The most cruel thing that you can do to a movie-goer is to show him the "Intermission" message when he is expecting the "The End" message. 786 - Khaidi Prema Katha is at least 150 minutes long (that's when we finally passed out), and you spend so much time and effort in waiting for it to end, you become perfect at it. Only one thing can be worse, and that is reliving it all to type out this stupid fullhyd.com review.
The year is 1566. At least that's what it looks like, considering how old the plot is. The film starts by showing a deathrow convict in prison who's meditating for no known reason. Then he starts beating up some goons in the jail, at the end of which he says something like, "True love is immortal, and no one can kill it." He says it in the same tone as you would say, "Can you pass the salt?" This is when the first half ends. You wish.
The jail is then visited by Poonam, the daughter of the DSP, and her friends, who want to interview some prisoners. You're worried about where the rest of their clothes are, thereby completely missing the bigger picture - which we did, too. We are still trying to find out what it is. Anyway, Poonam is impressed by Shashi's dialogue delivery, which proves that somebody somewhere has been created to appreciate everyone's dialogue delivery. She digs deeper into his life to find the root cause for his ending up here, and comes up with nothing interesting. So she strips further and sings some songs.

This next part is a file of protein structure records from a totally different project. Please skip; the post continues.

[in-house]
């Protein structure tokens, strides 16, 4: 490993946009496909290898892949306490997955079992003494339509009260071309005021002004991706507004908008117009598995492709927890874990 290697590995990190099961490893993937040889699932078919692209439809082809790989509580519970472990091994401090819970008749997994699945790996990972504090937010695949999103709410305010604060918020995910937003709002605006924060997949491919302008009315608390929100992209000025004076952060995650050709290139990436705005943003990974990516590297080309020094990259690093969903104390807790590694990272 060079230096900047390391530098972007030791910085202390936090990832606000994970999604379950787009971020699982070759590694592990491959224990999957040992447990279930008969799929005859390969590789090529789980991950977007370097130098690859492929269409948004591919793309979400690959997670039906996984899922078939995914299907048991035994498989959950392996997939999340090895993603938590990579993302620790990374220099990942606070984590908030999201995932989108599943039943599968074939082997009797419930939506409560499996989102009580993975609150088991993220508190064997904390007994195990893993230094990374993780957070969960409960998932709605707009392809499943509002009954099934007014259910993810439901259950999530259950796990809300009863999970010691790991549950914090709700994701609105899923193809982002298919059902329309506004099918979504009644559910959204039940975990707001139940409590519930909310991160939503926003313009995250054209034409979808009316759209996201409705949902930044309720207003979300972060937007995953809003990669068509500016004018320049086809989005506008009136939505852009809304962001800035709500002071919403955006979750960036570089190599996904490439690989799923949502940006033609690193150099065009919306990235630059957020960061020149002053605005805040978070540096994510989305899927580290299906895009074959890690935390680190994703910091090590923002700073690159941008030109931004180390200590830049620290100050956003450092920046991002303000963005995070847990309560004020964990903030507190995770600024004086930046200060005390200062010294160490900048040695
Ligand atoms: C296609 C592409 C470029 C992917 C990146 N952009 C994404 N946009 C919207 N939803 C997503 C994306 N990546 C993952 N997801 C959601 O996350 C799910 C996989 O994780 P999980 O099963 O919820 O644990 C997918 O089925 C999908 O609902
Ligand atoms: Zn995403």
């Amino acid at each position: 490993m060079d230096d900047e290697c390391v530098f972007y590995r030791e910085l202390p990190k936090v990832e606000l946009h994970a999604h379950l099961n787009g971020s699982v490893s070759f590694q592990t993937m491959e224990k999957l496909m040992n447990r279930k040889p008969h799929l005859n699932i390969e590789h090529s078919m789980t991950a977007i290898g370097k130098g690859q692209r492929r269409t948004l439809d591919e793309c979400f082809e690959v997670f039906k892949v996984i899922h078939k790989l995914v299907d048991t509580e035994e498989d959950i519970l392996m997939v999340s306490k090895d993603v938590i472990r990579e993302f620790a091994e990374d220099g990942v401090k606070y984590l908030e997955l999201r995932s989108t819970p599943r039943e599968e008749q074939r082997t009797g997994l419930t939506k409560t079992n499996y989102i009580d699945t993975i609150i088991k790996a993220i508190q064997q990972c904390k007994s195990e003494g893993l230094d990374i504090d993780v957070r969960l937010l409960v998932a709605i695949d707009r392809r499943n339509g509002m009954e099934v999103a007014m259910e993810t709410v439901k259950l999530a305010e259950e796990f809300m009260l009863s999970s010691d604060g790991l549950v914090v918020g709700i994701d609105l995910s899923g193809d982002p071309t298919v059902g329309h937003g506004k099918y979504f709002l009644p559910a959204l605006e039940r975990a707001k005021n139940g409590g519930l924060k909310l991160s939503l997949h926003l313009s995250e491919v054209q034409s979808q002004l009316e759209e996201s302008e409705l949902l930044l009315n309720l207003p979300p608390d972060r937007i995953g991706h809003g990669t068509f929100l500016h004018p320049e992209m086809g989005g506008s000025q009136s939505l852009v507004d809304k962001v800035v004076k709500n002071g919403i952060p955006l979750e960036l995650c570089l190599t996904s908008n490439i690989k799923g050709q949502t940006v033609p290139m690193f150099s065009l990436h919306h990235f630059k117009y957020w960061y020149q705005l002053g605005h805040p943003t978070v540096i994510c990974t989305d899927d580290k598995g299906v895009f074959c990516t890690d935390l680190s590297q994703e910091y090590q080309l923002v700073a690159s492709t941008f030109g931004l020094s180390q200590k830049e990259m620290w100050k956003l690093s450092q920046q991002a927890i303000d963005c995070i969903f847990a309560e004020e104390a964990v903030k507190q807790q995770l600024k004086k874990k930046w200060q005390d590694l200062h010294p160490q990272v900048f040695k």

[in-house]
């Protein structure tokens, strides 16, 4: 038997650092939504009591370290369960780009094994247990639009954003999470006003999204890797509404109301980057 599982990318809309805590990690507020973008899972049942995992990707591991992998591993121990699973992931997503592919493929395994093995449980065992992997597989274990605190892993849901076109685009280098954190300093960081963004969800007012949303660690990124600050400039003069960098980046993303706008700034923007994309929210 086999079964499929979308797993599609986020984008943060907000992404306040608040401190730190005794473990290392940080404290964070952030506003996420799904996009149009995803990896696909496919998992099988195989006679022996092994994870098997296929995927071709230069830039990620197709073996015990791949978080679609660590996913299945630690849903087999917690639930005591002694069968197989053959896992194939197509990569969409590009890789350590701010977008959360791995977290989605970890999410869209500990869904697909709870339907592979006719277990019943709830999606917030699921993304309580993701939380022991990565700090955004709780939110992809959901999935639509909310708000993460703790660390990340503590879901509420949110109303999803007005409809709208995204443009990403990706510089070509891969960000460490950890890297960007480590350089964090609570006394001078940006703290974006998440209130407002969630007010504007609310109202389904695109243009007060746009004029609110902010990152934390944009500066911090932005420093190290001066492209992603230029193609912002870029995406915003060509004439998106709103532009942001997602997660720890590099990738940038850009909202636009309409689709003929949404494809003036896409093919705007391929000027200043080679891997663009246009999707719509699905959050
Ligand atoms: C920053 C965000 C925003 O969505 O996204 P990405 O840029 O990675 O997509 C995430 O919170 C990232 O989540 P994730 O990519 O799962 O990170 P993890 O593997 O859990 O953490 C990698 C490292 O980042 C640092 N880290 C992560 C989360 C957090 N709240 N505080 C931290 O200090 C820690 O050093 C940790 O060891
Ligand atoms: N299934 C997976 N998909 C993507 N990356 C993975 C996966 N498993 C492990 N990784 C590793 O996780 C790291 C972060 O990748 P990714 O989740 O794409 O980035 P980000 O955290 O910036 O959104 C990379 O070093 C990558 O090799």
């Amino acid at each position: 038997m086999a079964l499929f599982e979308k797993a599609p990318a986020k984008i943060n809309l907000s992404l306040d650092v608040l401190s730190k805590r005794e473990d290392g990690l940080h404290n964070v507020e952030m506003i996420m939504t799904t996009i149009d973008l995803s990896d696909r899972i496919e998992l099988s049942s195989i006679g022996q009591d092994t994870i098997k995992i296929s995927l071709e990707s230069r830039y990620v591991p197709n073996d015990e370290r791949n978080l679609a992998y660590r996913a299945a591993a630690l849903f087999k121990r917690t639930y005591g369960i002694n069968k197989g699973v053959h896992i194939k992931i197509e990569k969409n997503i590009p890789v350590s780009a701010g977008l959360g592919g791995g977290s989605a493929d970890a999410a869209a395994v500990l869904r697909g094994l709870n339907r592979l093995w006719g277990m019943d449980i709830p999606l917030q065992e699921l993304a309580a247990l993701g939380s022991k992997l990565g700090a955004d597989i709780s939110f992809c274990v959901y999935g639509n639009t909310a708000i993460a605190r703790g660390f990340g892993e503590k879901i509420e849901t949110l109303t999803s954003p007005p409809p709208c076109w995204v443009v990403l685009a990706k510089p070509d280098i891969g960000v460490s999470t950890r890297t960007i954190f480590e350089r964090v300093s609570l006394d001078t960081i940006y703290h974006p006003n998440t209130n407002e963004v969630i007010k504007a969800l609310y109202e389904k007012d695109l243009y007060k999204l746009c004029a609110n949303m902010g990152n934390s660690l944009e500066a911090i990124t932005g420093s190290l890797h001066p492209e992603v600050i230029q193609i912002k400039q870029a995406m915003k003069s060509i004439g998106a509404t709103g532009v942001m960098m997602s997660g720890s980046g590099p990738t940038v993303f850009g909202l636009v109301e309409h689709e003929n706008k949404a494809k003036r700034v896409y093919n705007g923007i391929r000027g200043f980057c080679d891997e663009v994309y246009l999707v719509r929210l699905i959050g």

Anyway, it transpires that Shashi was in love with Yana, the daughter of a rich guy who frames him in a murder rap and lands him on the deathrow. This is the problem - why can't they just tell this to us instead of making a whole movie about it? Well, Poonam gets him to escape from prison, and he kidnaps Yana to tell her the truth - that he is not a murderer, that her dad is the real villian, and that nothing lasts forever, even a scene where she has to wear clothes.
Anyway, he skunks the villians and proves his innocence, but it's too late - the audience have already left, some of them in just their undergarments and screaming hysterically. Shashikant does not use a dupe for the action scenes - he should, though, for all the other scenes. Poonam Bartake and Yana Sheik need not, however, use dupes for the action scenes - there aren't any scenes where they act. Brahmanandam, AVS and M S Narayana feature in routine comic sidetracks, and do not die in the end. The music is inevitable.
The film has an A certificate. Watch it when you become an adult.